|Publication number||US6363908 B1|
|Application number||US 09/630,887|
|Publication date||Apr 2, 2002|
|Filing date||Aug 2, 2000|
|Priority date||Aug 2, 2000|
|Also published as||DE10135758A1|
|Publication number||09630887, 630887, US 6363908 B1, US 6363908B1, US-B1-6363908, US6363908 B1, US6363908B1|
|Inventors||James Michael Kerns|
|Original Assignee||Ford Global Technologies, Inc.|
|Export Citation||BiBTeX, EndNote, RefMan|
|Patent Citations (14), Referenced by (11), Classifications (19), Legal Events (5)|
|External Links: USPTO, USPTO Assignment, Espacenet|
1. Field of the Invention
The invention relates to a method of operating an engine. More specifically, it relates to a method for operating an engine to allow evaporative emission purge during operation of an engine in a dual combustion mode.
2. Discussion of the Related Art
Internal combustion engines can be coupled to fuel vapor recovery systems to allow purging of fuel vapors generated in the fuel tanks. Conventional systems control total purge flow based on an estimated purge fuel vapor concentration representing the amount of fuel vapor contained in the total purge flow from the fuel system. Fuel injection control is also adjusted based on this estimated purge concentration.
The present inventor developed a method for accurately determining the cylinder fuel vapor purge concentration. This invention was disclosed in U.S. application Ser. No. 09/366,124, and its disclosure is incorporated herein by reference. By knowing the cylinder fuel vapor purge concentration as well as the concentration in the fuel vapor recovery system, control of the operation of the engine can be accomplished. The inventor also has developed a method for determining the overall fuel vapor purge concentration. This invention was disclosed in U.S. application Ser. No. 09/055,500, and its disclosure is also incorporated herein by reference.
Direct injection spark ignition (DISI) engines can operate in multiple modes of operation. These modes can include a homogeneous mode where the air-fuel mixture is injected during the intake stroke; a stratified mode where additional fuel can be added during the compression stroke; and a combined or dual mode that allows injection on the intake stroke and further injection of fuel during the compression stroke. The combined mode is especially useful for high load conditions and knock resistance.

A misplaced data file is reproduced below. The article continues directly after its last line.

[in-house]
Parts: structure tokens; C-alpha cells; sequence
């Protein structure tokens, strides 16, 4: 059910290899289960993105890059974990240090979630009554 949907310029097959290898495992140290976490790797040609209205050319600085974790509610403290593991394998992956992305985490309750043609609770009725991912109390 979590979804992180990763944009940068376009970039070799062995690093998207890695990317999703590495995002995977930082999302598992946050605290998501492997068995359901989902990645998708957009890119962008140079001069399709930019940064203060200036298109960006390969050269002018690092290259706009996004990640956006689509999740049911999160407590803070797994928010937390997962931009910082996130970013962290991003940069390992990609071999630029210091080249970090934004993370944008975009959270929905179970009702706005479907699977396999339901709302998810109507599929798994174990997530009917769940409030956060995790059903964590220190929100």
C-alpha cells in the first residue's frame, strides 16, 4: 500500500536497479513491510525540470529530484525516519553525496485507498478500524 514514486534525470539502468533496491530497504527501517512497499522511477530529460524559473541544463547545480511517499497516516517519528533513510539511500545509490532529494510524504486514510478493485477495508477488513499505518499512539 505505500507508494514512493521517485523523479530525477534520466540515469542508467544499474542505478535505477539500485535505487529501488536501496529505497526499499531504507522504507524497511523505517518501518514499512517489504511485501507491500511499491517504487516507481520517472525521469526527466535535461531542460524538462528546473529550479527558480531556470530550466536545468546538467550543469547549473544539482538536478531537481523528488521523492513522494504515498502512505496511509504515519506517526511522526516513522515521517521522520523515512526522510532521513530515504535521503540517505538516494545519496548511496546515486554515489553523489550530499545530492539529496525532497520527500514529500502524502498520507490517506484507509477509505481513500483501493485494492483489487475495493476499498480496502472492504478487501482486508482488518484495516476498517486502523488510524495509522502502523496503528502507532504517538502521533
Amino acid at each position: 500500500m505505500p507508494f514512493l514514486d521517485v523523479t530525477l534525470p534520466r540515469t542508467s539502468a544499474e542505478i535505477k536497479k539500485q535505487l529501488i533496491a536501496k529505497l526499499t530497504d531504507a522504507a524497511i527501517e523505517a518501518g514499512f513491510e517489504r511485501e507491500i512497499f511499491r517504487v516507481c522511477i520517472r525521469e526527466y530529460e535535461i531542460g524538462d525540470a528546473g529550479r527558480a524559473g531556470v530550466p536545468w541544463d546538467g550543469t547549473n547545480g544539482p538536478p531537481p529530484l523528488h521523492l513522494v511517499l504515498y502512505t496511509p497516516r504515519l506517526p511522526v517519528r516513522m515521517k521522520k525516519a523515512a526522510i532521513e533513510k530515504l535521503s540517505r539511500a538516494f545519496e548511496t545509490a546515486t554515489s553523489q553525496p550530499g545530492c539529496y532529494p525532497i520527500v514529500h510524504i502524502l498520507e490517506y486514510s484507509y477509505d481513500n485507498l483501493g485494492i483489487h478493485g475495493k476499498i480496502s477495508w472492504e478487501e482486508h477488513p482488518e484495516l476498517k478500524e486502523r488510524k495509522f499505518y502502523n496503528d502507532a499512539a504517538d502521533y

Multiple injections can also used to make transitions between the stratified and homogeneous modes and to extend the envelope of non-homogeneous operation.
In the dual mode, it is difficult to control the proper amount of fuel so that it is balanced and will not produce unburned hydrocarbons or over fuel/over torque the engine. Currently there is no way to control the total quantity of fuel burned to provide a desired torque output from the engine and to balance the amount of fuel supplied by each of the various sources (canister purge vapor, fuel injected during the intake stroke, fuel injected during the compression stroke) so that the homogeneous portion of the cylinder charge is at an air-fuel ratio that provides reliable combustion and acceptable emissions when ignited and the stratified portion of the charge provides reliable ignition as well as providing the final portion of fuel necessary to deliver the desired torque. Further, there is currently no method for maximizing the usage of fuel vapors from the purge system.
None of the prior art allows for a balanced control of the engine in the dual mode when the carbon canister is feeding purge vapor to the engine cylinders. Typically, if the purge fuel vapor is added to the engine in the prior art structures, the mixture is often too lean to burn and the fuel is wasted. In some cases, the unburned hydrocarbons are used to warm up the catalyst but this usually increases emissions and does not provide a balanced control to solve the above-mentioned problems.
An object of the present invention is to use the fuel vapor concentration to control the operation of the engine, especially when the engine is operating in dual mode.
It is a further object of the present invention to provide a method that uses purge flow from the carbon canister with a minimum impact on fuel economy and pollution.
During stratified operation of a DISI engine, the fuel is injected during the compression stroke which creates a region of combustible mixture in only a portion of the cylinder which is surrounded by a non-combustible mixture of air and exhaust residuals. In the dual mode of operation, fuel is injected on the intake stroke to provide a lean, nearly homogeneous air fuel mixture throughout the cylinder, then additional fuel is injected during the compression stroke to create a region of richer mixture that will be easier to ignite with the spark plug.
If fuel vapors from the carbon canister are introduced to the intake manifold, this fuel will be mixed throughout the cylinder. During stratified operation, the portion of the evaporative fuel that is in the rich region will burn. The fuel in the remainder of the cylinder will burn (and produce torque) only if it is rich enough.